Lifestyle Factors Play a Role.
As for lifestyle options, there’s a brand new STUDY from India that proves yoga and meditation work to reduce blood pressure. This is not the first one either. Calming the body down, and breathing deeply help so much so, many participants were able to reduce the dose of their conventional medicine (33%) and some could actually discontinue it altogether after about 6 months!
Herbal Medicine and Diet.
I’ve written another ARTICLE on the topic of blood pressure and natural remedies. I also have a hawthorne recipe for a blood pressure tea that you can make which will help control those numbers! Check it out HERE.
Prunes are useful, they’re not just for regular bowels like you might assume. The little crinkly fruits help with bones and with blood pressure. Read this ARTICLE to learn more.
Finally, if you have the condition POTS (postural orthostatic tachycardia syndrome), this ARTICLE about salt, and adrenal glands will be of interest to you.
New Research on Hypertension and Natural Remedies.
There is another popular anti-hypertensive medication on the market called “amlodipine” which goes by the brand name of Norvasc® and this drug is completely unrelated to atenolol. It’s another agent altogether. A new study entitled, Effect of Co-Administration of Curcumin with Amlodipine in Hypertension suggests that curcumin may enhance the vasodilatory effect of it which is great news for people who like Thai or Indian cuisine – often rich in turmeric. There are supplements of curcumin widely available at health food stores nationwide – ask your doctor if its right for you.
Finally, there’s a plant called “Longevity Spinach” and it is not the type of spinach you are thinking of. Botanically it is known as Gynura procumbens and this tropical herb is native to Asian countries (Vietnam, Malaysia, Thailand, etc) as well as some African countries. This ‘spinach’ suppressed inflammatory cytokines and improved wound healing in otherwise non-healing wounds as shown in this new ANIMAL MODEL. The results suggest that herbal extracts of it can reduce blood pressure. Pharmacological actions and anti-hypertensive and cardioprotective benefits are discussed in this ARTICLE.
Last but not least, I want to emphasize that you need to keep your cardiologist in the loop when dealing with matters of the cardiovascular system. Blood pressure elevations do not happen overnight, they are the symptom of another disease. For example, the symptom of elevated systolic pressure may be the result of aortic insufficiency, regurgitation or it may be related to a medication you take. Since I wrote about Small Fiber Neuropathy I’ve been studying more about IVIG, a therapy that is known to help with that condition, and as it turns out, this medication may raise blood pressure. Just knowing the cause for the increase in your blood pressure can help you and your doctor pinpoint the exact remedy that is useful to you. In the case of IVIG, the drug’s side effect thickens blood so a blood thinner can be helpful in this instance because it reduces the risk of blood clot formation. Something like fish oil supplements and nattokinase, or aspirin (or even white willow bark according to this PAPER) which may be very helpful in this regard to keep your blood thin and act like a natural anti-thrombotic agent. Herbs are not a substitute for medication I have to tell you this. And furthermore: Doctors can prescribe medications for you such as warfarin and many others to help with blood thinning.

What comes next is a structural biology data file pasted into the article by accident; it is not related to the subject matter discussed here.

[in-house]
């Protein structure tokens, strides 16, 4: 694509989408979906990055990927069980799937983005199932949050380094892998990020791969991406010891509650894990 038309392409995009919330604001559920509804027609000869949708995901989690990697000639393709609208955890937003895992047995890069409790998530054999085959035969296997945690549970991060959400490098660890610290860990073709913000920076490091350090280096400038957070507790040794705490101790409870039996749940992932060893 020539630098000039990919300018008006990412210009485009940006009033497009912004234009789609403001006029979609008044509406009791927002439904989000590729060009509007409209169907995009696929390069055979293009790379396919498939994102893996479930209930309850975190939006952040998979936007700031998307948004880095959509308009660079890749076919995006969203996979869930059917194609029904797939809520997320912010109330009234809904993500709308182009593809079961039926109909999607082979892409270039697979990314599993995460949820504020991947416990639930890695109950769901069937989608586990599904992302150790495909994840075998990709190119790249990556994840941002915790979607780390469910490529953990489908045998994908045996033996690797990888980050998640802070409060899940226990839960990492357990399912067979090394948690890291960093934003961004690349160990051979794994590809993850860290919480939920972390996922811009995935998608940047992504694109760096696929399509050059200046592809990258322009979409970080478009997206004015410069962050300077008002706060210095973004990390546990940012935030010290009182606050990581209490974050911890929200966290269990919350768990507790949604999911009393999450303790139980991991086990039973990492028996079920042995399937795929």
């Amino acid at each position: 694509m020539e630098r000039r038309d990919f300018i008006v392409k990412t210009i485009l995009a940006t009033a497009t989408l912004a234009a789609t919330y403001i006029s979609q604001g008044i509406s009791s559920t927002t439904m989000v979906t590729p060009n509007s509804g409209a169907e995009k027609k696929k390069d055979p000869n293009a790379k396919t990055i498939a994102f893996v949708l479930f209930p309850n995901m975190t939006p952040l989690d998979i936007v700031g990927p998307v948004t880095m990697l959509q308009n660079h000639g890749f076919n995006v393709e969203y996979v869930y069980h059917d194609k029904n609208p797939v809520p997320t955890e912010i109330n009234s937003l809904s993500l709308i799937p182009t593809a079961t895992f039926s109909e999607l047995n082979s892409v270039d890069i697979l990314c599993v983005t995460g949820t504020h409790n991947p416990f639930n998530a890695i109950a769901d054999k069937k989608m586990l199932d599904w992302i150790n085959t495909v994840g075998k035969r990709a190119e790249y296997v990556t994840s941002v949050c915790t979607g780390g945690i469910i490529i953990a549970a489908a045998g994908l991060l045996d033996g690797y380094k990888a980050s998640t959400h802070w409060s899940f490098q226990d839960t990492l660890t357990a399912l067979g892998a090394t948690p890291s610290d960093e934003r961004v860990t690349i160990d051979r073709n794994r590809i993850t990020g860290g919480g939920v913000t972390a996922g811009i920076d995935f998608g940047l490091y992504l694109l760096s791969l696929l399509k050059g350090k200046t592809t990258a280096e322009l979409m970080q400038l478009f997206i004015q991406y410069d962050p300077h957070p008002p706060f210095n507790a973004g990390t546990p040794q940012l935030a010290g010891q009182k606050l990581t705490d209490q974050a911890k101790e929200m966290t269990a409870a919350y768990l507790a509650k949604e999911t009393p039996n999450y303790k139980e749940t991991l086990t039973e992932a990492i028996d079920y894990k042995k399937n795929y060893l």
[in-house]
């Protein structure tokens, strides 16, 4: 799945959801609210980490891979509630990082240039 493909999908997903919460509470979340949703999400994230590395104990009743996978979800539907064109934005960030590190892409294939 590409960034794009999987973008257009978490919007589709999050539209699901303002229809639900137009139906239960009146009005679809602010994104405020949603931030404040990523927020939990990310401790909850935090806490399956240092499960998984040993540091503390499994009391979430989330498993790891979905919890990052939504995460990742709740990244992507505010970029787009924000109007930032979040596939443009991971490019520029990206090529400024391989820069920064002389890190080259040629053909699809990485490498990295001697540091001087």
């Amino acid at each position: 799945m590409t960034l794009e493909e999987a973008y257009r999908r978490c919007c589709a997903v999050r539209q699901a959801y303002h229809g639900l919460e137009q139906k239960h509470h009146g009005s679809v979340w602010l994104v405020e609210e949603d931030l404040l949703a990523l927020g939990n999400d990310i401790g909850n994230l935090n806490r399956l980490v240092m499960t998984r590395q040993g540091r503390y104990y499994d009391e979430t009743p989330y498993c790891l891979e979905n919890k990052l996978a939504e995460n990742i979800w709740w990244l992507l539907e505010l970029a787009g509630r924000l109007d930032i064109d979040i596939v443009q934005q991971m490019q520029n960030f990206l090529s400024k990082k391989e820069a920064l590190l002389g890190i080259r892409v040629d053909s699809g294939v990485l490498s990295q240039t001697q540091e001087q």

Systolic blood pressure (the first number) is expected to be high if you’re exercising, it should not be high at rest. Diastolic pressure (the second number) is the pressure that your blood is exerting on your vessels at rest (in between heart beats). These numbers change constantly, and the expected normal values for you will differ according to your age. As you get older, the range changes for what is “normal.” Prior to 2017, when guidelines changed, the blood pressure range made allowances for people who were older, who often had slightly higher diastolic and systolic numbers (but no heart disease)… BP tends to go up as one ages, it doesn’t necessarily mean you need medication or treatments. Diet and exercise can be helpful. If you’re interested in self monitoring your blood pressure at home, you can try these devices that are sold on AMAZON. Here’s one and here’s the other one I like.
But in 2017, the thresholds were reduced. According to Harvard Health’s website, the 2017 guidelines that came down from the American Heart Association in conjunction with the American College of Cardiology, and 9 other organizations, the reduced numbers meant that MORE adults would suddenly be diagnosed with having “hypertension.” And as you can surmise, the population that would be categorized as such would be much younger than in previous years, with previous (more relaxed) guidelines. Now, in 2021, millions of more people require medication therapy. lowered the numbers for the diagnosis of hypertension (high blood pressure) to 130/80 millimeters of mercury (mm Hg) and higher for all adults. The previous guidelines set the threshold at 140/90 mm Hg for people younger than age 65 and 150/80 mm Hg for those ages 65 and older.
Up to 79% of men that are 55 years of age and older are now classified as having hypertension! That includes many guys whose blood pressure had previously been considered perfect. I’ve taken a graphic from their WEBSITE so you can see where you fall according to current guidelines and read more information there.
Make sure you are working with a qualified professional to make appropriate changes to your diet, lifestyle and medication regimen.